- God is full of surprises. “God often has different things in store for us than what we had planned or imagined for ourselves (Lutheran Study Bible, p. 1497).” God wanted Jonah to travel to Nineveh to tell the people to shape up or else. Nineveh was the capital city of Assyria. The Assyrian kings and his armies had waged war against the people Israel, and won. The Assyrians were like the arch-enemies of God’s chosen. God called Jonah to be God’s prophet. Jonah turns and runs...God, I’ll take a pass on the whole prophet thing. Surprise! You can run, but you can’t hide, Jonah. Surprise...you will be my prophet. No matter the condition or situation one is found to be in, God finds a way to change one’s situation, so that one can do all that God intends.
- God cares for all people. God had enough of the Assyrians...God’s ready to bring the hammer, they deserved judgement. Surprise! God didn’t. This gracious action of
- God is that “God stands ready to extend mercy to all the people of the world, no matter how much they deserve judgment” (Fretheim, p.67)
- For me, the most significant gracious action of God is that God changed God’s mind. Jonah proclaims God’s message in Nineveh;“40 days and you are all toast. 40 days more and its over.” The people of Nineveh, by the King’s decree have a dramatic change of heart; fasting and sackcloth rule...evil and violent ways are history. Maybe just maybe God will relent and not pass judgement! Surprise...God changed God’s mind; God did relent and spared the 120K people of Nineveh. For many Christians, and incorrectly in my opinion, God is believed to be all-powerful, all-knowing, unchanging; God’s will is set and cannot be altered nor changed. Such a God scars me.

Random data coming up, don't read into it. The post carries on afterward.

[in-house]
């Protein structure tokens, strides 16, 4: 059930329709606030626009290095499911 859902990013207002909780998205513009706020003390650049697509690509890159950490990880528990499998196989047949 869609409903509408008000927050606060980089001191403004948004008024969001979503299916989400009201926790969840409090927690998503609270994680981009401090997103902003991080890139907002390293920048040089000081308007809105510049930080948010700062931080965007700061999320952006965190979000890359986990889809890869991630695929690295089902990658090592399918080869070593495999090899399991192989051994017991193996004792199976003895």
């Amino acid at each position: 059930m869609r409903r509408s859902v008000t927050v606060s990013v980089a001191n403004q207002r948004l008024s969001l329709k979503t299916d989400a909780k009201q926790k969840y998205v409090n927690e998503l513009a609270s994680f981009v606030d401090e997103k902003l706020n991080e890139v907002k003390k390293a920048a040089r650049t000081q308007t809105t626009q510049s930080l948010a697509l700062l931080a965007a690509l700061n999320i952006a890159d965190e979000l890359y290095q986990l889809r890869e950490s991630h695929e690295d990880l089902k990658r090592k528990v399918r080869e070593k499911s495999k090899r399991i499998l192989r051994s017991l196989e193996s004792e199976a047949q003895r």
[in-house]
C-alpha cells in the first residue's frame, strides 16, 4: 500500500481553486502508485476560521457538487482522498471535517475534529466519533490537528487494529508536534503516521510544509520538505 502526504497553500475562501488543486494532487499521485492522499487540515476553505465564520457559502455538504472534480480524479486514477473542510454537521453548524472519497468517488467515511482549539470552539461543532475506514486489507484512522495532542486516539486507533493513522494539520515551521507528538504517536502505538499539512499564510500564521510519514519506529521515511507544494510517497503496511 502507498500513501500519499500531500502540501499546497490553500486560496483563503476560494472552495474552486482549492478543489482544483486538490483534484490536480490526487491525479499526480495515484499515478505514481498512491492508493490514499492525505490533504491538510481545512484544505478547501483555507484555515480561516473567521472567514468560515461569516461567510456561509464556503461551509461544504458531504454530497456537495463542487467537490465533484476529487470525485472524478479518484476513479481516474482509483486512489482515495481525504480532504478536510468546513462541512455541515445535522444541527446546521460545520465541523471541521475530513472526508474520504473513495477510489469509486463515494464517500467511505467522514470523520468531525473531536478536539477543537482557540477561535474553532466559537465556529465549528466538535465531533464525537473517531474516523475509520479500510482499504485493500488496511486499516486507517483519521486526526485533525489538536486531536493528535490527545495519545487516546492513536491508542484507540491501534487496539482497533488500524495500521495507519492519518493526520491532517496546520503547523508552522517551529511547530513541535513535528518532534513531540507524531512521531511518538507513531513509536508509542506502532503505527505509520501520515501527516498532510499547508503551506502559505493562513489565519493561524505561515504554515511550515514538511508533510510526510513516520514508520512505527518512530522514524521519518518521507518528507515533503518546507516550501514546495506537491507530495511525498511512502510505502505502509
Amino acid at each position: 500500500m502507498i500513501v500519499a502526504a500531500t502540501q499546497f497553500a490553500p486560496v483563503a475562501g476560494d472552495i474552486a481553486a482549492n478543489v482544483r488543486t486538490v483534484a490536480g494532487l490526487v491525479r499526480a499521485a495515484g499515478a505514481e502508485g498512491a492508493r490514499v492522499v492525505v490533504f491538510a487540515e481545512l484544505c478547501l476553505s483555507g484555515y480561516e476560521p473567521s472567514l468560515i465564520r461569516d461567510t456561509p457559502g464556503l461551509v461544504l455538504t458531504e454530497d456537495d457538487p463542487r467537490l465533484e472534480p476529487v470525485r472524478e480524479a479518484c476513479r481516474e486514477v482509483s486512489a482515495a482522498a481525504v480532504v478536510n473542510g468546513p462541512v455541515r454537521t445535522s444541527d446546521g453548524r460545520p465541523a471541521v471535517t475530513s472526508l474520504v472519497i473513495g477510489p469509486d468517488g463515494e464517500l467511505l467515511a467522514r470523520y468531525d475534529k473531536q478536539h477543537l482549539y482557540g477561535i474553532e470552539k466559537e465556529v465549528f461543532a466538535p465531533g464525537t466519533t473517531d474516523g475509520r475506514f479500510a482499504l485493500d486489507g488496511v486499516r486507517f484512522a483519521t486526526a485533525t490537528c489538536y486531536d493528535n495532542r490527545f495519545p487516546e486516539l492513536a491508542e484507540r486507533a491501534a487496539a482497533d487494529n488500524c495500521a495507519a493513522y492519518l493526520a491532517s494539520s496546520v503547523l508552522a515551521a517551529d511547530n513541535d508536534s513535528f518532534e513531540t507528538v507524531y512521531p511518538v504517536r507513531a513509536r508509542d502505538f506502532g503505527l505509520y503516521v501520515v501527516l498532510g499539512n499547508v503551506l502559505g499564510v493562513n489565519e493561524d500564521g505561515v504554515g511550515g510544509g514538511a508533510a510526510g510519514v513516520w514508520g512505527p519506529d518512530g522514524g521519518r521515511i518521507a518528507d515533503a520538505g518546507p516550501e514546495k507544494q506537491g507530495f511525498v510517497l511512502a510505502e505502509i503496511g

- I need to believe in a God who is willing to change: verse 10 of the 3rd chapter of today’s story gives me hope and assurance:
- “When God saw what they did, how they turned from their evil ways, God changed God’s mind about the calamity that he had said he would bring upon them; and God did not do it.” (Jonah 3:10)
This gracious action of God in the story of Jonah reminds us that God’s loving kindness and mercy toward all of God’s creation is stronger than God’s determination to hold God’s people accountable. God is not deaf to the cries of God’s people. God is powerful enough to give over a bit power to be fully gracious and merciful. All this is what I take away from the story of Jonah.
What about you? What gracious action of God is revealed to you in the story of Jonah Take some time this week to read the book of Jonah. See if God’s person and presence is revealed to you in new and powerful ways.
Let us pray.